Monday, March 17, 2008

Recent Work: “Smoke” Book Jacket Sketches

Smoke is a middle grade novel by Mavis Jukes. In the story, twelve-year-old Colton moves from rural Idaho to a farm in northern California with his mom and his twenty-pound Maine Coon cat, Smoke. His parents are divorced, as his mother tries to start a new life. His dad is a rodeo performer, whom Colton idolizes, but rarely sees. In the story, themes of separation and longing are eventually balanced by the strength of family ties, community and the growth in awareness that increasing maturity brings. In the sketches I tried to suggest a sense of place, while evoking themes of melancholy and mystery.

The first sketch shows the cat, Smoke (who figures prominently in the plot), overlooking the California countryside. Notice the little rodeo rider in the “O”.

The second sketch shows a silhouette of Colton on a weathered wood background. In the story, an old license plate with bullet holes and a bronco-buster is one of Colton’s prized possessions. This is my favorite.

The third sketch shows Colton and Smoke overlooking their farmhouse. Sort of picturesque and melancholic. Not sure exactly how I would pull off this artwork if gets picked.

Fourth sketch focuses on the Western theme (probably too much).

The art director for this project is Robbin Gourley at Farrar, Straus, Geroux.

Experimental Stuff: Hand-Drawn Style

For the past couple of months I have been playing around with a new hand-drawn style. I am always looking for new ways to depict figures, and my hope is this will give me more options, and a wider latitude in the types of projects I am able to take on. I like the idea of juxtaposing the hand-drawn images with the 3-D objects. Here are the first results:

Tuesday, March 4, 2008

Tutorial: Creating Distressed Type In Photoshop

Here is a (fairly) simple way to create your own custom distressed type in Photoshop. This tutorial assumes an intermediate level of experience with Photoshop. This tutorial was created in version CS2 on a Mac.

1. Create a new, blank, 300 ppi grayscale document in Photoshop that comfortably fits your headline. Choose a font that has some weight to it, since we will be degrading it. In this example I have created a document 6”wide x 1.5”high, and with the type tool, typed the words “Custom Distressed Type For Headline”in 35pt Rockwell Bold (fig. A).

2. Flatten the file (layer menu>flatten image).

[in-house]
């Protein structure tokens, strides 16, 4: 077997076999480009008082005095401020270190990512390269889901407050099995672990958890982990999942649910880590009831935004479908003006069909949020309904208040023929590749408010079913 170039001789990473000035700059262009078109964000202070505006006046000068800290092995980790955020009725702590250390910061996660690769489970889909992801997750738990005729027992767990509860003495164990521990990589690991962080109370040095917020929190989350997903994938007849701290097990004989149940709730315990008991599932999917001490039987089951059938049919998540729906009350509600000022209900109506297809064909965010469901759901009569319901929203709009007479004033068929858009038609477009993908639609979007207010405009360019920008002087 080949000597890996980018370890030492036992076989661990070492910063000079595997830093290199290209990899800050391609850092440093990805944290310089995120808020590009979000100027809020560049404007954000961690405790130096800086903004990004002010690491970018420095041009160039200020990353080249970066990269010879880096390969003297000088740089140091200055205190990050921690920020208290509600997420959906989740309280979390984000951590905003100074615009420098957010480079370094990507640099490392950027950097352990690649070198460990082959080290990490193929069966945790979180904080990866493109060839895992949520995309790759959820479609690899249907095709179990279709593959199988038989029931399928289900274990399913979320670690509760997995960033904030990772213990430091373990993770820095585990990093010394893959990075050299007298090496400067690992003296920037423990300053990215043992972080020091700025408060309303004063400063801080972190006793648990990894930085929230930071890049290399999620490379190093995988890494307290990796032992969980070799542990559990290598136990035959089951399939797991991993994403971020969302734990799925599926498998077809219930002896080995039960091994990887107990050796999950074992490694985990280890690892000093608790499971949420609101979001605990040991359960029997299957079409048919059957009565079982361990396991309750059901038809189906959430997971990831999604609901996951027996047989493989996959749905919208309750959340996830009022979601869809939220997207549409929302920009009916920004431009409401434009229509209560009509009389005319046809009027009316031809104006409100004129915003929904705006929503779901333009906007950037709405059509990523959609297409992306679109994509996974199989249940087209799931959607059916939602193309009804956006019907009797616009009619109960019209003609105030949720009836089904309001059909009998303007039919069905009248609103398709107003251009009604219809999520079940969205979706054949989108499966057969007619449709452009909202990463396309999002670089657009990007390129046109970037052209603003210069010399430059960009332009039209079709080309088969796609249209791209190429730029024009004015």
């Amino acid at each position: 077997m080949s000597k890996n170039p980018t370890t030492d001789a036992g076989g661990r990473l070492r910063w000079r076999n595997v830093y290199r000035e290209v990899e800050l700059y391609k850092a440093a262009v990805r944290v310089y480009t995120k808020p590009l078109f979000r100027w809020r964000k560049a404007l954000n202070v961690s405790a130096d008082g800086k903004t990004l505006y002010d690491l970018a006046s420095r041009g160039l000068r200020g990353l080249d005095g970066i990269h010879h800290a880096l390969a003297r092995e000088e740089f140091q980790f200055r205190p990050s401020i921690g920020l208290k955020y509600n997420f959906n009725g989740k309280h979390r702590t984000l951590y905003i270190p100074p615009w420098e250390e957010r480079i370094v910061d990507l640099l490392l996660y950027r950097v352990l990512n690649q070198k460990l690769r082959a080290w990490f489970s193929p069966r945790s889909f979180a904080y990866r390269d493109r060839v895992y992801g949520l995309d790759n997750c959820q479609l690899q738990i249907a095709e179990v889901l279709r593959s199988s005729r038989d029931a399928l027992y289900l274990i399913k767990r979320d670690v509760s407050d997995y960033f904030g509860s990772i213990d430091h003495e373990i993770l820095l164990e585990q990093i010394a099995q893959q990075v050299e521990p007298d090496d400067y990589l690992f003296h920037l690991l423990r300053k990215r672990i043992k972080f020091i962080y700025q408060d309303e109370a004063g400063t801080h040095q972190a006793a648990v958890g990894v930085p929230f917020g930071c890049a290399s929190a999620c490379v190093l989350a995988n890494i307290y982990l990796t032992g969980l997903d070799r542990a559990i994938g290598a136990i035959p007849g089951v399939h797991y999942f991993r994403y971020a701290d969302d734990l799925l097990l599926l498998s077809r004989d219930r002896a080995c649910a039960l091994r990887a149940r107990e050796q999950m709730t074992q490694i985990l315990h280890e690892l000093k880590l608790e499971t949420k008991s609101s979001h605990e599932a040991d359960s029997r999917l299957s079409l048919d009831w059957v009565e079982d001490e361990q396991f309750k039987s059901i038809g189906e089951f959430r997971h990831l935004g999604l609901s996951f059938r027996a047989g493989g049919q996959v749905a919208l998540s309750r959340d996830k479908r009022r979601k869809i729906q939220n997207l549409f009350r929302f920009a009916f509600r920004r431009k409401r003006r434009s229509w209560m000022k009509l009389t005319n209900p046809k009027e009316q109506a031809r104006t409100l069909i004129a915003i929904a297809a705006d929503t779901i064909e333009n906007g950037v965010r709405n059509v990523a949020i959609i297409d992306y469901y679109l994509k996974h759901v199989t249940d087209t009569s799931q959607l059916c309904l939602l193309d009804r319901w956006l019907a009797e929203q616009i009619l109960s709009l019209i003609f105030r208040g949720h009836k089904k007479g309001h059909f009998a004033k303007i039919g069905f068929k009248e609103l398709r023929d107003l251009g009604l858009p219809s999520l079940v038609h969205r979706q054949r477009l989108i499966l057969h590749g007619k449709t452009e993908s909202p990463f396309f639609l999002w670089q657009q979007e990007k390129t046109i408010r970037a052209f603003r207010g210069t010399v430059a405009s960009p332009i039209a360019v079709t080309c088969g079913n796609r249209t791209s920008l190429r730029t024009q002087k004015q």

3. Invert the image (image menu>adjustments>invert) (fig. B)

4. Apply the Noise filter: go to Filter menu > Noise > Add Noise…, set the amount to 60%, the distribution to Gaussian. (fig.C)

5. Next, apply the Gaussian Blur filter: go to Filter menu > Blur > Gaussian Blur…, set the radius to 2.0 pixels. (fig. D)

6. At this point, we need to upsample (increase the resolution by interpolation) the image to 1200 ppi. This is because we are eventually going to the convert the image to line art (just black and white, no levels of gray), and line art requires a higher resolution than grayscale to avoid the “jaggies”. So, go to Image menu > Image Size, MAKE SURE the “resample” and “constrain proportion” checkboxes at the bottom are BOTH checked, and in the document size box, change resolution from 300 to 1200 pixels/inch. (fig. E) Click okay.

7. Next, we need to add a “Threshold” adjustment layer. Go to Layer menu > New Adjustment Layer > Threshold. In the first dialog box, labeled “New Layer” leave the default settings, click okay. In the second “Threshold”dialog box (fig.F), leave the slider set to the default “128”for now, click okay. As you can see, the threshold adjustment layer converts every pixel in the image to either black or white, depending on where the slider is set. We’ll come back to this in a minute to adjust this setting.

8. Almost done. Now, click on the Threshold adjustment layer you just created in the layers palette to make sure that it is the active layer. Then, add an “Invert” adjustment layer ON TOP of the “Threshold” adjustment layer, by going to Layer menu > New Adjustment Layer > Invert (in the dialog box labeled “New Layer”, leave the default settings, then click okay). This converts the type back to black on white. (fig. G)

9. Here is the fun part. To customize the amount of “distress”, in the Layers Palette, double click on the Threshold Adjustment layer icon (circle divided diagonally in half) to call up the Threshold dialog box. Experiment with moving the slider gradually to the right to increase the level of distress (fig. H). That’s it! If you want to tweak things further, try experimenting with the Gaussian Blur and Noise settings in steps 4 and 5. Impress your friends, and have fun.